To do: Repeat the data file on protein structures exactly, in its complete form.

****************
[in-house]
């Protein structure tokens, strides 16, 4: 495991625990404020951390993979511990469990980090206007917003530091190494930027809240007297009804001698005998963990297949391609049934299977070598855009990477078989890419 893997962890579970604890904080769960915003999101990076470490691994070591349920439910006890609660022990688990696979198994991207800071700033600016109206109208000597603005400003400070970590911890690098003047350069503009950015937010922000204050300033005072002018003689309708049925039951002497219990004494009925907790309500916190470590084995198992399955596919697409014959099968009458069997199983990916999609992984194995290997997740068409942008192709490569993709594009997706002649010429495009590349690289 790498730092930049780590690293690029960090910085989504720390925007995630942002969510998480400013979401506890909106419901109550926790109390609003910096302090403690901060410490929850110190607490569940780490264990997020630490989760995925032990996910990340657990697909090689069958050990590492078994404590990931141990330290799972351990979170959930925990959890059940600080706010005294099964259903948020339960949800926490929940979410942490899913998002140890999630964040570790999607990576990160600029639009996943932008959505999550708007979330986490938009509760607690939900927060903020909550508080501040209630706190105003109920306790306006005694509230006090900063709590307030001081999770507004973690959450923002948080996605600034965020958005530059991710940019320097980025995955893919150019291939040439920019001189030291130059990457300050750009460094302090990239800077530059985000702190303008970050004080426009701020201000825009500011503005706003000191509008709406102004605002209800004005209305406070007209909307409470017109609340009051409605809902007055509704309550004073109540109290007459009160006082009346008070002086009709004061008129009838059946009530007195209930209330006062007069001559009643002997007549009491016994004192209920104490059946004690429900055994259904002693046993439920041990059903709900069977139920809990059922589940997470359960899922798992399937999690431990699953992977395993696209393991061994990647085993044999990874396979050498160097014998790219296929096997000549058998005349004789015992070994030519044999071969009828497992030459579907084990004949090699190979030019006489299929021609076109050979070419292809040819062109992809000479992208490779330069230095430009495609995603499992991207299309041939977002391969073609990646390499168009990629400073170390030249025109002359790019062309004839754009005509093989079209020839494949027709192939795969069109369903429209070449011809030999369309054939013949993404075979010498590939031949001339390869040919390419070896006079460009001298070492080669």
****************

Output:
[in-house]
């Protein structure tokens, strides 16, 4: 495991625990404020951390993979511990469990980090206007917003530091190494930027809240007297009804001698005998963990297949391609049934299977070598855009990477078989890419 893997962890579970604890904080769960915003999101990076470490691994070591349920439910006890609660022990688990696979198994991207800071700033600016109206109208000597603005400003400070970590911890690098003047350069503009950015937010922000204050300033005072002018003689309708049925039951002497219990004494009925907790309500916190470590084995198992399955596919697409014959099968009458069997199983990916999609992984194995290997997740068409942008192709490569993709594009997706002649010429495009590349690289 790498730092930049780590690293690029960090910085989504720390925007995630942002969510998480400013979401506890909106419901109550926790109390609003910096302090403690901060410490929850110190607490569940780490264990997020630490989760995925032990996910990340657990697909090689069958050990590492078994404590990931141990330290799972351990979170959930925990959890059940600080706010005294099964259903948020339960949800926490929940979410942490899913998002140890999630964040570790999607990576990160600029639009996943932008959505999550708007979330986490938009509760607690939900927060903020909550508080501040209630706190105003109920306790306006005694509230006090900063709590307030001081999770507004973690959450923002948080996605600034965020958005530059991710940019320097980025995955893919150019291939040439920019001189030291130059990457300050750009460094302090990239800077530059985000702190303008970050004080426009701020201000825009500011503005706003000191509008709406102004605002209800004005209305406070007209909307409470017109609340009051409605809902007055509704309550004073109540109290007459009160006082009346008070002086009709004061008129009838059946009530007195209930209330006062007069001559009643002997007549009491016994004192209920104490059946004690429900055994259904002693046993439920041990059903709900069977139920809990059922589940997470359960899922798992399937999690431990699953992977395993696209393991061994990647085993044999990874396979050498160097014998790219296929096997000549058998005349004789015992070994030519044999071969009828497992030459579907084990004949090699190979030019006489299929021609076109050979070419292809040819062109992809000479992208490779330069230095430009495609995603499992991207299309041939977002391969073609990646390499168009990629400073170390030249025109002359790019062309004839754009005509093989079209020839494949027709192939795969069109369903429209070449011809030999369309054939013949993404075979010498590939031949001339390869040919390419070896006079460009001298070492080669």